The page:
In 2008, Smithsonian Magazine introduced us to the story of Apollo Diamond, a company using science and technology to create diamonds of such quality that “experts cannot differentiate them” from diamonds taking billions of years to form deep in the planet.
“Nice stone, excellent color. I don’t see any imperfections.”
“Where did it come from?”
“It was grown in a lab about 20 miles from here.”
“There’s no way to tell that it’s lab created.”
Diamonds are rocks; they have no inherent value. Only because of demand, perhaps mostly flamed through advertising, and their rarity and difficulty to obtain, are diamonds deemed valuable by mankind.
Similarly, houses have no inherent value. The cost of the materials and labor are meaningless.
It’s the buyer’s dream, that vision of a perfect life in a perfect home and all of the anticipated events unfolding over a lifetime that has value. The buyer’s vision creates the value, not the structural components or the number of bedrooms contained in the home.
How much more valuable is one Cottage/Tudor style home than the other?
The dreams and means of homebuyers in San Francisco are apparently much greater than those of Detroit.
But 70 years ago this was not true. Then, Detroit was the epicenter of U.S. industry. Dreams and means flip over time.
Will the value of diamonds go down now that technology can replicate flawless gems indiscernible from those taking two-billion years and costing many human lives to obtain?
Will the value of real estate agents go down now that technology can suggest homes and connect clients directly, perhaps without them ever knowing that a robot is behind the scenes?
From the real estate professional’s perspective, the answer to the second question depends on who applies the technology and for what purpose.
What homebuyers most want from real estate agents
What is the no. 1 service homebuyers most want from real estate agents?
Year after year the National Association of Realtors (NAR) survey states that the top demand from buyers is help finding the right home to purchase.
This is four times more important to homebuyers than the second most important demand they make of agents: Helping to negotiate the terms of sale.
(NAR’s 2016 survey says that 53 percent of buyers believe that help finding the right home is the most important service their agent can provide for them, while 12 percent cite negotiating the terms of sale.)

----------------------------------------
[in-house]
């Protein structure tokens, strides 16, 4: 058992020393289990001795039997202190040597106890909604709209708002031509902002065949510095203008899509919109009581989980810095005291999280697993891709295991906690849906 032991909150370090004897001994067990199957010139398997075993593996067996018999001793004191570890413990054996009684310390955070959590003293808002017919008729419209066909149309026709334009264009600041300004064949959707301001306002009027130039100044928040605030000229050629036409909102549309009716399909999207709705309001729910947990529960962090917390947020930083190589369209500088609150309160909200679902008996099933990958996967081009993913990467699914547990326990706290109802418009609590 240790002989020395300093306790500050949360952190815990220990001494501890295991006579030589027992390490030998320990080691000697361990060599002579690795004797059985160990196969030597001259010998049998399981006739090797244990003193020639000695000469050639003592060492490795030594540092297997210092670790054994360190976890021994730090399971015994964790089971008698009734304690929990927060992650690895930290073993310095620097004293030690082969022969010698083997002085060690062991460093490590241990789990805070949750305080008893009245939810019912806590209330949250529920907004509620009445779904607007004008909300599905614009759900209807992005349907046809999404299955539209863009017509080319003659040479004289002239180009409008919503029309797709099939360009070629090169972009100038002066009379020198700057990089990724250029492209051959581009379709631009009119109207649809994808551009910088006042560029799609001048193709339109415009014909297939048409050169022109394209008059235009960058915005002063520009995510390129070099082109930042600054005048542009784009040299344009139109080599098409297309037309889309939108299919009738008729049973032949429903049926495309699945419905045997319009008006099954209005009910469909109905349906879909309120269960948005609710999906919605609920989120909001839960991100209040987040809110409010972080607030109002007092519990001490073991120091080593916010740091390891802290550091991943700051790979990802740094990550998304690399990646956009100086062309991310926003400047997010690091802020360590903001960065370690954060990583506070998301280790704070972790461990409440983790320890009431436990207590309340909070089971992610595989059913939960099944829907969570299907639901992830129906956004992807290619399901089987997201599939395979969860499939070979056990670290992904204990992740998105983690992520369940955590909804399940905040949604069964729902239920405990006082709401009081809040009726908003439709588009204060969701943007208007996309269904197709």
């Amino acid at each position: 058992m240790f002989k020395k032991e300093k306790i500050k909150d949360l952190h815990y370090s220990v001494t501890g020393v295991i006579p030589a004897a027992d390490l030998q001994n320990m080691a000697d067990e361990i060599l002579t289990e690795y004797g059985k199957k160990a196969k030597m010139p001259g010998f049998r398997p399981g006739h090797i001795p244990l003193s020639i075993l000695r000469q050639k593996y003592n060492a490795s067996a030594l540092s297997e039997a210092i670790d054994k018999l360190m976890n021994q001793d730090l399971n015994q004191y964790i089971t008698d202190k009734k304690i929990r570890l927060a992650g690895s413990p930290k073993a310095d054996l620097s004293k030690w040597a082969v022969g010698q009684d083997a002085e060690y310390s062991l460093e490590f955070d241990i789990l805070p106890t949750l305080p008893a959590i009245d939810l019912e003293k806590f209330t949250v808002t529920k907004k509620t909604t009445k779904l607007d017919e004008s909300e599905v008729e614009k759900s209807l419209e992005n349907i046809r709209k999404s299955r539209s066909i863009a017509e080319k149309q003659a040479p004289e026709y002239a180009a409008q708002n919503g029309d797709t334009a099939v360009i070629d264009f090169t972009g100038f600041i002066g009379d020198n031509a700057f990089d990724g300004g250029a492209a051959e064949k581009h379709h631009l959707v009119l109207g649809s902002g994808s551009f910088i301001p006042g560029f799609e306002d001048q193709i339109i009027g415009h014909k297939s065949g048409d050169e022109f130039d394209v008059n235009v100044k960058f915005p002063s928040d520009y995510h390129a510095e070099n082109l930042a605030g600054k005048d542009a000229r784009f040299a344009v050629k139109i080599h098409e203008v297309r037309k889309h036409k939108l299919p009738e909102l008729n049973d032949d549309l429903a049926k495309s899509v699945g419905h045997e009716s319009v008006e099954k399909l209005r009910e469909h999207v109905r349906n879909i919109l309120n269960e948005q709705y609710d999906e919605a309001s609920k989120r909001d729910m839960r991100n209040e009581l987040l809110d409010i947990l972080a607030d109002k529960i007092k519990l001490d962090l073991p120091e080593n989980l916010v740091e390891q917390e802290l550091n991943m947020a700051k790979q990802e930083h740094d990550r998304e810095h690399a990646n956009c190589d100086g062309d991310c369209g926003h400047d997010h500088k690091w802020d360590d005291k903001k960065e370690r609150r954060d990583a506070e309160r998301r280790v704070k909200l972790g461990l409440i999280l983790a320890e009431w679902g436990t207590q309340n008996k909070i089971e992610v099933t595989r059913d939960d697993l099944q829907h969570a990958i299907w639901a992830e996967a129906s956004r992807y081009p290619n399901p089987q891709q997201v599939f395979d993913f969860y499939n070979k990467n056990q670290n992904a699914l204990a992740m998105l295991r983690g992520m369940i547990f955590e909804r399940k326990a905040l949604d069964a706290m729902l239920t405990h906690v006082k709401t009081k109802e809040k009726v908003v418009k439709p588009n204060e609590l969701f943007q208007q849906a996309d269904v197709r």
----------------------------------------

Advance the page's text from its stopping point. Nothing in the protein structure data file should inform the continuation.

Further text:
If real estate agents use cutting-edge technology to better meet the needs of the marketplace, thereby allowing the agents more time for expert consulting and research for each sale, the value of agents may well go up on an hourly basis.
However, if it is a market disruptor using technology to cut costs by automating homebuyer services, the perceived value of a real estate agent may well decline.
You’ll want robots to replace Realtors
As a real estate agent fighting daily for business, all-the-while supporting every structure in the industry through your efforts and fees (NAR, your franchise, your brokerage, title companies, lenders, inspectors — everybody else in the industry) here are three reasons you’ll want robots to replace Realtors.
1. On average there are 5 million real estate transactions in the U.S. per year.
That’s 2 million agents trying to make a living off of those 5 million sales. The only way you are going to increase your market share is to take it from other agents.
NAR does not want to lose members. Your franchise does not want to lose members. Your brokerage does not want to lose members. But you have to take down your competition so you can thrive. It’s mathematically that simple.
Using robots (automation of your workload via computer algorithms) allows you to better serve your clients, which means more word-of-mouth about you, which translates into taking business some other agent was about to get.
According to the same NAR survey, homebuyers 50 years old and younger find the home they actually purchase through the internet 51 percent of the time. Homebuyers also use an agent 88 percent of the time.
By giving buyers automated internet-based tools, you’ve increased your probability of being the agent they call.
2. Technology in your world is changing at exponential rates.
Every newcomer to the industry intends to take your market share by charging less money and by vastly increasing efficiency via technological innovations.
To fend off newcomers, you need to offer the latest technologies as quickly as or more quickly than the technology-driven competition that appears with a group of investors’ $100 million and the sole purpose of removing you from the industry.
3. Your clients want shiny new technologies streaming across their computers and phones to find the home they love.
Those who better meet the desires of the marketplace will thrive.
So even if you take the pacifist, conscientious objector position in your real estate career, stating that you love all agents equally and are only here to help your clients, not for the money, then you still have to step up and give your clients tools they need to find their perfect home.